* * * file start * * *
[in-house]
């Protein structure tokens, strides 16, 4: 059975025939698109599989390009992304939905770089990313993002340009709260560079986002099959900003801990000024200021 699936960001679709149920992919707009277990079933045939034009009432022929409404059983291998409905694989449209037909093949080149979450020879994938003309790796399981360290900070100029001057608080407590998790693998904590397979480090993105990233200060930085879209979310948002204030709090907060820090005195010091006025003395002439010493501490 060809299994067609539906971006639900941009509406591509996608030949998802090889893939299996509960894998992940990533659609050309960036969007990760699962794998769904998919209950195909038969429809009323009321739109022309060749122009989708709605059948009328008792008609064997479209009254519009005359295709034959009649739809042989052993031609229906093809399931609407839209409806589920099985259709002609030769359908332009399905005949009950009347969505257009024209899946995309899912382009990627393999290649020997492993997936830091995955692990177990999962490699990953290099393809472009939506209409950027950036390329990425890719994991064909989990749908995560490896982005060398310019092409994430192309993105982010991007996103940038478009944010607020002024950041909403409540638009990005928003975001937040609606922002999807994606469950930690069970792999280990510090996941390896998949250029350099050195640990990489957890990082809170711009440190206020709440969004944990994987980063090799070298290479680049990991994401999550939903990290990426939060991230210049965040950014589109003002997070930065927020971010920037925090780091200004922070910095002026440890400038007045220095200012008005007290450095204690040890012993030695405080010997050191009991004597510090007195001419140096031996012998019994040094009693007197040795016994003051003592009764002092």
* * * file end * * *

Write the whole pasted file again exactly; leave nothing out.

[in-house]
């Protein structure tokens, strides 16, 4: 059975025939698109599989390009992304939905770089990313993002340009709260560079986002099959900003801990000024200021 699936960001679709149920992919707009277990079933045939034009009432022929409404059983291998409905694989449209037909093949080149979450020879994938003309790796399981360290900070100029001057608080407590998790693998904590397979480090993105990233200060930085879209979310948002204030709090907060820090005195010091006025003395002439010493501490 060809299994067609539906971006639900941009509406591509996608030949998802090889893939299996509960894998992940990533659609050309960036969007990760699962794998769904998919209950195909038969429809009323009321739109022309060749122009989708709605059948009328008792008609064997479209009254519009005359295709034959009649739809042989052993031609229906093809399931609407839209409806589920099985259709002609030769359908332009399905005949009950009347969505257009024209899946995309899912382009990627393999290649020997492993997936830091995955692990177990999962490699990953290099393809472009939506209409950027950036390329990425890719994991064909989990749908995560490896982005060398310019092409994430192309993105982010991007996103940038478009944010607020002024950041909403409540638009990005928003975001937040609606922002999807994606469950930690069970792999280990510090996941390896998949250029350099050195640990990489957890990082809170711009440190206020709440969004944990994987980063090799070298290479680049990991994401999550939903990290990426939060991230210049965040950014589109003002997070930065927020971010920037925090780091200004922070910095002026440890400038007045220095200012008005007290450095204690040890012993030695405080010997050191009991004597510090007195001419140096031996012998019994040094009693007197040795016994003051003592009764002092």